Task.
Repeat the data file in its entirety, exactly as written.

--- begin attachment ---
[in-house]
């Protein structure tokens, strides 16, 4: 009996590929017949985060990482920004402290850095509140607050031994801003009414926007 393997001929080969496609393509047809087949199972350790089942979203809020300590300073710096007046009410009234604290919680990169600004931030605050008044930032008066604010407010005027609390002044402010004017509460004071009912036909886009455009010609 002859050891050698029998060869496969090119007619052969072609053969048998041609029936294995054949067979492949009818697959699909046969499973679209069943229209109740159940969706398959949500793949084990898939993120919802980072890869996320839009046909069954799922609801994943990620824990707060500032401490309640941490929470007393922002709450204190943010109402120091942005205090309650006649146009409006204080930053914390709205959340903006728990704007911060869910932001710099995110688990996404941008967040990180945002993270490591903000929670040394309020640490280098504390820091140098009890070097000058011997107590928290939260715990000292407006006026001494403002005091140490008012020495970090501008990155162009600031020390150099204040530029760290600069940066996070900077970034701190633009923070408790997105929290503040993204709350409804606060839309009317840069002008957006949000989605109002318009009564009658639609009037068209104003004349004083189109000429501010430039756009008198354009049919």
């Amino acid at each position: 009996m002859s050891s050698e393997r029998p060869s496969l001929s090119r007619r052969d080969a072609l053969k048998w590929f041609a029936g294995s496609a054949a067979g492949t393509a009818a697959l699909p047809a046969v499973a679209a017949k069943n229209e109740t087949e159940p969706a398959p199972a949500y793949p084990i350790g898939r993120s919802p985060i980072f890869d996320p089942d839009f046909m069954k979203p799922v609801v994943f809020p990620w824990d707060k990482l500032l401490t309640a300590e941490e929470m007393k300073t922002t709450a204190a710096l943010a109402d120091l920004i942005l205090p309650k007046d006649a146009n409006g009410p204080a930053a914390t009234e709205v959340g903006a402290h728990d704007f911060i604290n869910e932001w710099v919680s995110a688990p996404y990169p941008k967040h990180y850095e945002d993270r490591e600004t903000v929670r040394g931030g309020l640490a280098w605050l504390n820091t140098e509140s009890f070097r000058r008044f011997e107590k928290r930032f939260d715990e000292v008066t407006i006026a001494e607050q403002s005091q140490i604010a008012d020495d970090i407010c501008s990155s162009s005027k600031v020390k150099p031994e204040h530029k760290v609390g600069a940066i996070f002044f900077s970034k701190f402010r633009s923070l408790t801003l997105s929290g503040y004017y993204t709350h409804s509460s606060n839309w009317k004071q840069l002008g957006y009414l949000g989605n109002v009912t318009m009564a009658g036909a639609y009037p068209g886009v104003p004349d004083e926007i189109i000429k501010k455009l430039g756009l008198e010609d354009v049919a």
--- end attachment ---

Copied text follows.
[in-house]
């Protein structure tokens, strides 16, 4: 009996590929017949985060990482920004402290850095509140607050031994801003009414926007 393997001929080969496609393509047809087949199972350790089942979203809020300590300073710096007046009410009234604290919680990169600004931030605050008044930032008066604010407010005027609390002044402010004017509460004071009912036909886009455009010609 002859050891050698029998060869496969090119007619052969072609053969048998041609029936294995054949067979492949009818697959699909046969499973679209069943229209109740159940969706398959949500793949084990898939993120919802980072890869996320839009046909069954799922609801994943990620824990707060500032401490309640941490929470007393922002709450204190943010109402120091942005205090309650006649146009409006204080930053914390709205959340903006728990704007911060869910932001710099995110688990996404941008967040990180945002993270490591903000929670040394309020640490280098504390820091140098009890070097000058011997107590928290939260715990000292407006006026001494403002005091140490008012020495970090501008990155162009600031020390150099204040530029760290600069940066996070900077970034701190633009923070408790997105929290503040993204709350409804606060839309009317840069002008957006949000989605109002318009009564009658639609009037068209104003004349004083189109000429501010430039756009008198354009049919």
């Amino acid at each position: 009996m002859s050891s050698e393997r029998p060869s496969l001929s090119r007619r052969d080969a072609l053969k048998w590929f041609a029936g294995s496609a054949a067979g492949t393509a009818a697959l699909p047809a046969v499973a679209a017949k069943n229209e109740t087949e159940p969706a398959p199972a949500y793949p084990i350790g898939r993120s919802p985060i980072f890869d996320p089942d839009f046909m069954k979203p799922v609801v994943f809020p990620w824990d707060k990482l500032l401490t309640a300590e941490e929470m007393k300073t922002t709450a204190a710096l943010a109402d120091l920004i942005l205090p309650k007046d006649a146009n409006g009410p204080a930053a914390t009234e709205v959340g903006a402290h728990d704007f911060i604290n869910e932001w710099v919680s995110a688990p996404y990169p941008k967040h990180y850095e945002d993270r490591e600004t903000v929670r040394g931030g309020l640490a280098w605050l504390n820091t140098e509140s009890f070097r000058r008044f011997e107590k928290r930032f939260d715990e000292v008066t407006i006026a001494e607050q403002s005091q140490i604010a008012d020495d970090i407010c501008s990155s162009s005027k600031v020390k150099p031994e204040h530029k760290v609390g600069a940066i996070f002044f900077s970034k701190f402010r633009s923070l408790t801003l997105s929290g503040y004017y993204t709350h409804s509460s606060n839309w009317k004071q840069l002008g957006y009414l949000g989605n109002v009912t318009m009564a009658g036909a639609y009037p068209g886009v104003p004349d004083e926007i189109i000429k501010k455009l430039g756009l008198e010609d354009v049919a």